Gurumbé: Songs of your Black Memory

26 February 2024

Gurumbé. Songs of your Black Memory [Gurumbé. Canciones de tu memoria negra] (Miguel Angel Rosales, 2016, 72 minutes)

With the commercial exploitation of the American colonies, thousands of Africans are brought to Seville to be sold as slaves. Some are exported to the colonies and others stay in the city. The latter form part of a population of Afro-Andalusians, who over time manage to gain space in a society wrought with racial prejudices, whilst dealing with their situation as slaves. Music and dance will be part of their expression and the most important affirmation of their identity. From the outskirts of cities like Seville and Cadiz they give shape to the popular music of the time, together with other marginalised communities such as the gypsies, moors and Andalusians on the cities’ peripheries. From the XIX century, the black population begins to disappear, partly being assimilated into parts of the community like that of the gypsies. In this same century we start to hear about a new type of music: Flamenco. Since its beginning theorists who have spoken about this art form have completely forgotten the fundamental contribution the Afro-Andalusians made to it.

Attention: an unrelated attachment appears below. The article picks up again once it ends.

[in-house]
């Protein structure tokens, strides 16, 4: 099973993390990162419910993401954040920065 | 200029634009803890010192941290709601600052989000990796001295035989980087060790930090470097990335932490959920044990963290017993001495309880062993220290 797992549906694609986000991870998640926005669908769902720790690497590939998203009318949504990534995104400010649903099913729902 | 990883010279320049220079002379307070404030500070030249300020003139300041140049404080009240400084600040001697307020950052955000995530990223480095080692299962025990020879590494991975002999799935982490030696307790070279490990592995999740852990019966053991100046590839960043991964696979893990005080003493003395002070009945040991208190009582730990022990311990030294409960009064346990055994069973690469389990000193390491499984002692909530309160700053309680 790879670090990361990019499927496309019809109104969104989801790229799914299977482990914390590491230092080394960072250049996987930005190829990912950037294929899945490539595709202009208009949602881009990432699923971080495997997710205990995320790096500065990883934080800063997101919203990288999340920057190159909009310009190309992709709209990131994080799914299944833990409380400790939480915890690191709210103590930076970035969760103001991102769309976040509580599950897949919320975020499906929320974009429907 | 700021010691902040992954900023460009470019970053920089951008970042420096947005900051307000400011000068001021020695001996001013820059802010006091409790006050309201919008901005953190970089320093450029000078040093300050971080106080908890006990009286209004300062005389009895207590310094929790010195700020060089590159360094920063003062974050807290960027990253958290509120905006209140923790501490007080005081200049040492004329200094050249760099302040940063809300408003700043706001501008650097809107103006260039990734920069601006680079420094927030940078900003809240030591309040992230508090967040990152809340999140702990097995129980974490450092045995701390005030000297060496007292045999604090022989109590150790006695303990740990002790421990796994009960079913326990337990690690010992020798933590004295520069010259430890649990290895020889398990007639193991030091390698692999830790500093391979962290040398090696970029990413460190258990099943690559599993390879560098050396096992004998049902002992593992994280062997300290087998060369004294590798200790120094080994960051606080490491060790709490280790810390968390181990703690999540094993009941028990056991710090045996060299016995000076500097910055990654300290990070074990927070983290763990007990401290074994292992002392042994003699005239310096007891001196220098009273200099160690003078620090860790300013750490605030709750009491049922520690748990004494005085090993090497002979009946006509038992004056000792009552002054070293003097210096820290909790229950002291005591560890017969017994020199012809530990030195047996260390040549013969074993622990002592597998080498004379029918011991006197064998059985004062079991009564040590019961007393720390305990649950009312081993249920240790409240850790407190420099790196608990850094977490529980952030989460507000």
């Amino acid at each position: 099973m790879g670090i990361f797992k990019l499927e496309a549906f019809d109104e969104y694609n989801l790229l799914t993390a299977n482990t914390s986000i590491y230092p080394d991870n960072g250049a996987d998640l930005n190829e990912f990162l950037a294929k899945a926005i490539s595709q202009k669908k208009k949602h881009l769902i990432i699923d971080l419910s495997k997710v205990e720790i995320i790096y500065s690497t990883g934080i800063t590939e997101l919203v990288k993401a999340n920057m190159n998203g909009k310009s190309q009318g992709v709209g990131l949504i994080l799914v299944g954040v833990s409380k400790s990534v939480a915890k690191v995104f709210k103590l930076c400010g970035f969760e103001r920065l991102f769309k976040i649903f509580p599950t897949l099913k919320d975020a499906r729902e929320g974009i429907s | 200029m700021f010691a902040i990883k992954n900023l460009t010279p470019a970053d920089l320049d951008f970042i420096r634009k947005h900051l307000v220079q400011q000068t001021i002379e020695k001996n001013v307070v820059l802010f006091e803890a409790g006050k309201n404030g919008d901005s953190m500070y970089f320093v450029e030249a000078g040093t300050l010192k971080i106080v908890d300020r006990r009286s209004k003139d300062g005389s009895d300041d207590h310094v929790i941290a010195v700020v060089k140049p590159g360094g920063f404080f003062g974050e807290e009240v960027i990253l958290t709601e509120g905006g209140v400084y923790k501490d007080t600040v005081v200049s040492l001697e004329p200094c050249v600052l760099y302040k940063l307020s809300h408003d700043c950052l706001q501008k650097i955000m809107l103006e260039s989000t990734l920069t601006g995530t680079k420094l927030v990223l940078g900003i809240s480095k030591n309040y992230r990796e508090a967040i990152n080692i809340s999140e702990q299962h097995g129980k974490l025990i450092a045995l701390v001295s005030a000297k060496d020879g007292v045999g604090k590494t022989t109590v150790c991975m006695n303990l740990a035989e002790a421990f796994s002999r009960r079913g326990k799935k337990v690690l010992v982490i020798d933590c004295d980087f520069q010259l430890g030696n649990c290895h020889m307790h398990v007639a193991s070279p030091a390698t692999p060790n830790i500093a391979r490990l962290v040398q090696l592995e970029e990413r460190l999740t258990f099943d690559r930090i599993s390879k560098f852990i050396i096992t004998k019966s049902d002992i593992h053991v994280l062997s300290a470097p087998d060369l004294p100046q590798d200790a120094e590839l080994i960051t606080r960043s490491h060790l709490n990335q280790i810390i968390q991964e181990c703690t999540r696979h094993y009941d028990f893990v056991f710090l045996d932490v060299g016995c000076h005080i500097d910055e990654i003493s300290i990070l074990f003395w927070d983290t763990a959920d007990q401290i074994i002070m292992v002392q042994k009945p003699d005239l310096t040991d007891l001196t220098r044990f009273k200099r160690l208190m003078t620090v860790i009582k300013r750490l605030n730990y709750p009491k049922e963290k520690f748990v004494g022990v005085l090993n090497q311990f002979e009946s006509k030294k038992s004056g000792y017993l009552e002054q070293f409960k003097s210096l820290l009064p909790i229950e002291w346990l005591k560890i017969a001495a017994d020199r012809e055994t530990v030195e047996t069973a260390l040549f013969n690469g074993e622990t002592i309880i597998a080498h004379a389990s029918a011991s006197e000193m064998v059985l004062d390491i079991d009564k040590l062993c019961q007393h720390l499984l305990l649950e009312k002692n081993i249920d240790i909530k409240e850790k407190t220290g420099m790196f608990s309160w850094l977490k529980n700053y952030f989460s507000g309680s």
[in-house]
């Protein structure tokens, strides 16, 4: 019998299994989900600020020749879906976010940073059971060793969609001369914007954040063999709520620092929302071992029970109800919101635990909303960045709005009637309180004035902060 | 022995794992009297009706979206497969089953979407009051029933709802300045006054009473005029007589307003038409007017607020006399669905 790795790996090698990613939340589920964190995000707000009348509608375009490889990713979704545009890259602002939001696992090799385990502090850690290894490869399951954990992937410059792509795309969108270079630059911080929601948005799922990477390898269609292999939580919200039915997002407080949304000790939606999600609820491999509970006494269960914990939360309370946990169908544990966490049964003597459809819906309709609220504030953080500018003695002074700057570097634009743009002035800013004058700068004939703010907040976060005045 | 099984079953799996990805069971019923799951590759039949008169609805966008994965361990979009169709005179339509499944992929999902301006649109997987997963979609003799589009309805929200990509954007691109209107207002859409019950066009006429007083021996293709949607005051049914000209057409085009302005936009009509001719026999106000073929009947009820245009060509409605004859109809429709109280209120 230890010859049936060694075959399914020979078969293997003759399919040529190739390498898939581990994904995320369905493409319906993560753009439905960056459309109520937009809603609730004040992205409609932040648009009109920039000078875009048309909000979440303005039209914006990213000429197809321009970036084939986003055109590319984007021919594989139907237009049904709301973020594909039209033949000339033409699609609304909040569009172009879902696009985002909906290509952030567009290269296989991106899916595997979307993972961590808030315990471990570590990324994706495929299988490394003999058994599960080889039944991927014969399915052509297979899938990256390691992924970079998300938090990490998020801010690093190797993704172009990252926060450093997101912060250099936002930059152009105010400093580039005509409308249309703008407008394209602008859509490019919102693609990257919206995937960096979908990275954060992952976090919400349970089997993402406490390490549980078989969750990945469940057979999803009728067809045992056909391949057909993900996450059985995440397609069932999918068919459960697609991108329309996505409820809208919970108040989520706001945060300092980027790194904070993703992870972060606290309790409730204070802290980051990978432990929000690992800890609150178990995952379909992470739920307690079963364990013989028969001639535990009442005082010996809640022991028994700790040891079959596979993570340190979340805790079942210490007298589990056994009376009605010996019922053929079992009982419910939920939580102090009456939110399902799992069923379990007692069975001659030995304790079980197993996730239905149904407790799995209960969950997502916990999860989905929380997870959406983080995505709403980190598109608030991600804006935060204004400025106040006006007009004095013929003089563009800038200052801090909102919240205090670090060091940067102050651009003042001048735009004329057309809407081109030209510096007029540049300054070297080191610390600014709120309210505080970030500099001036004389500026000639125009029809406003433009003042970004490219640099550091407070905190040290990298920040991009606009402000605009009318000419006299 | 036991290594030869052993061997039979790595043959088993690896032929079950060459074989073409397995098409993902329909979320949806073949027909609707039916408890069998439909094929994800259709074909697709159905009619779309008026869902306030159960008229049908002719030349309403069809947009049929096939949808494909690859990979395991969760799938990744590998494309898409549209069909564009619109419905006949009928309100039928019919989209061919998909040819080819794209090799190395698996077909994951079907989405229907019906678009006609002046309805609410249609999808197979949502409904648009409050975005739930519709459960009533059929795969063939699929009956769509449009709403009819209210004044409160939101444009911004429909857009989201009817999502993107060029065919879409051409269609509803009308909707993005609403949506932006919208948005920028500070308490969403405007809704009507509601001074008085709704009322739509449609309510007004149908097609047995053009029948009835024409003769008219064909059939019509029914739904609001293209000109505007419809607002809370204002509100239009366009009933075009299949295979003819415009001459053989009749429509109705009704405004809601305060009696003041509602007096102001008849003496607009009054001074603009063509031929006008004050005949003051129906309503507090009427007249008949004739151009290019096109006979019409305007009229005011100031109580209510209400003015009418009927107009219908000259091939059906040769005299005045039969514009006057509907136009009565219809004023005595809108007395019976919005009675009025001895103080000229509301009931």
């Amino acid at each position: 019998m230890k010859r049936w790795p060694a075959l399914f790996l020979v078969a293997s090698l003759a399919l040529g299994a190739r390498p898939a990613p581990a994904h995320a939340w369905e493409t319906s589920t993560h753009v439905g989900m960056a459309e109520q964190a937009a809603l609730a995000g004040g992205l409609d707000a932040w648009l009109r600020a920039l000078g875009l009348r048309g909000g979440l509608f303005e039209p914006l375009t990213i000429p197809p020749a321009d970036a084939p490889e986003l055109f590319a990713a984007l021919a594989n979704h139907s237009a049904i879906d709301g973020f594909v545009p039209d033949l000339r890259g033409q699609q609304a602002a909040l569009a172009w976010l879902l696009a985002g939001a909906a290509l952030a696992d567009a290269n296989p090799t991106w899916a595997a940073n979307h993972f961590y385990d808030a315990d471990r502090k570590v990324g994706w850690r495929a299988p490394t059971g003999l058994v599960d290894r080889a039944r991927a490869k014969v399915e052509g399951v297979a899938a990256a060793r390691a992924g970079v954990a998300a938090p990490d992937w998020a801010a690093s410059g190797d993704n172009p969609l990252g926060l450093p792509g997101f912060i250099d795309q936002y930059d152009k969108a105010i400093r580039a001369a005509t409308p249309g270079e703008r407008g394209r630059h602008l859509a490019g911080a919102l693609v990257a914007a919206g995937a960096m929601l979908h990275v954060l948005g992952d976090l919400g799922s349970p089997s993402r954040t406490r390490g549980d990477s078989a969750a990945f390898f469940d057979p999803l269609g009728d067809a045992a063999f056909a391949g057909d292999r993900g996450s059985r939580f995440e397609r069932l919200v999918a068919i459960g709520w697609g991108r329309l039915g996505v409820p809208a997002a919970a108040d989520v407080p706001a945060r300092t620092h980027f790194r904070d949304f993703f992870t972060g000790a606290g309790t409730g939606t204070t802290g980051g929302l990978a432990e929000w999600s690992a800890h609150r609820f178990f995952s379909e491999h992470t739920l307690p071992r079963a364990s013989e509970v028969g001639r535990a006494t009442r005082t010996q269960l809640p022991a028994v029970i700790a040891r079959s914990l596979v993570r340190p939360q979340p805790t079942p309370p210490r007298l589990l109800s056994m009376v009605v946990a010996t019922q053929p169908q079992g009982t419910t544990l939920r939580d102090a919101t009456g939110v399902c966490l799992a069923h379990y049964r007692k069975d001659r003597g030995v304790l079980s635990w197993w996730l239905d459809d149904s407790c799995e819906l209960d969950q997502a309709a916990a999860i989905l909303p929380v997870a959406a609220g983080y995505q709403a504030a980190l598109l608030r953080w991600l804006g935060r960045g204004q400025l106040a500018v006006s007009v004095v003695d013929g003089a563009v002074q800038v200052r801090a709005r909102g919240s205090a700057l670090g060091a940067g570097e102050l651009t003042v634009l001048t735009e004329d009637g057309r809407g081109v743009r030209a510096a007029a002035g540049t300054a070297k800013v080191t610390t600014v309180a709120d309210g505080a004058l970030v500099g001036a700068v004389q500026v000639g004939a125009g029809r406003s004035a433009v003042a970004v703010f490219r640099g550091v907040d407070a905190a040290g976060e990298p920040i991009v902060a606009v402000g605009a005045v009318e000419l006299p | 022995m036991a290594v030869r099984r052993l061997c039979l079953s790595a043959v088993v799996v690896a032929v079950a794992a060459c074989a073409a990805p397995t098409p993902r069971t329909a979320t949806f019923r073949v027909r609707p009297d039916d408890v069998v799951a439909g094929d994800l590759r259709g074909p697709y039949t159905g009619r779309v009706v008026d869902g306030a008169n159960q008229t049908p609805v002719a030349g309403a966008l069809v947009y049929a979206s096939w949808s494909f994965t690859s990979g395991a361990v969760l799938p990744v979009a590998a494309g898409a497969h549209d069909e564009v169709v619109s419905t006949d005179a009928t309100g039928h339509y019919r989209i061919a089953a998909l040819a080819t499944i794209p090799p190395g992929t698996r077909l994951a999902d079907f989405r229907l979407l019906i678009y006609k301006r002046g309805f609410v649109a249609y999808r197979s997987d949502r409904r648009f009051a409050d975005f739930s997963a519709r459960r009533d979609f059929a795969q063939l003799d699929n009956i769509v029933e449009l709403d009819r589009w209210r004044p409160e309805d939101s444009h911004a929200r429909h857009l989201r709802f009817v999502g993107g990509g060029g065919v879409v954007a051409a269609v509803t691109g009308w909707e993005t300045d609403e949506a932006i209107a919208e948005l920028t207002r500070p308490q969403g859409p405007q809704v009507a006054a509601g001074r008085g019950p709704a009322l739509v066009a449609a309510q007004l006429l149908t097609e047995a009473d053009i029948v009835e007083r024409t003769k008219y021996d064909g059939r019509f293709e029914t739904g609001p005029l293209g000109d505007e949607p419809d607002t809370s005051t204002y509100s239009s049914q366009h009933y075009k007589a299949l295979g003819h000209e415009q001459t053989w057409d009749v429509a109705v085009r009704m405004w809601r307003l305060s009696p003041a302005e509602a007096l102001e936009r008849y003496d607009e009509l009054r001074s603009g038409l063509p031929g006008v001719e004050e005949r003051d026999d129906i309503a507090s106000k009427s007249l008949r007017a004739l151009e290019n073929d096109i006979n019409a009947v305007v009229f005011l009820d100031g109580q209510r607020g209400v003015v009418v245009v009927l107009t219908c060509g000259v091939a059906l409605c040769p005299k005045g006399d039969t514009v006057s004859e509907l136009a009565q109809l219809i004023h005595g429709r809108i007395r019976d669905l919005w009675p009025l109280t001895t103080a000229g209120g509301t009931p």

Introduction by Professor N. Michelle Murray, Vanderbilt University, and Chérif Keïta, William H. Laird Professor of French and the Liberal Arts

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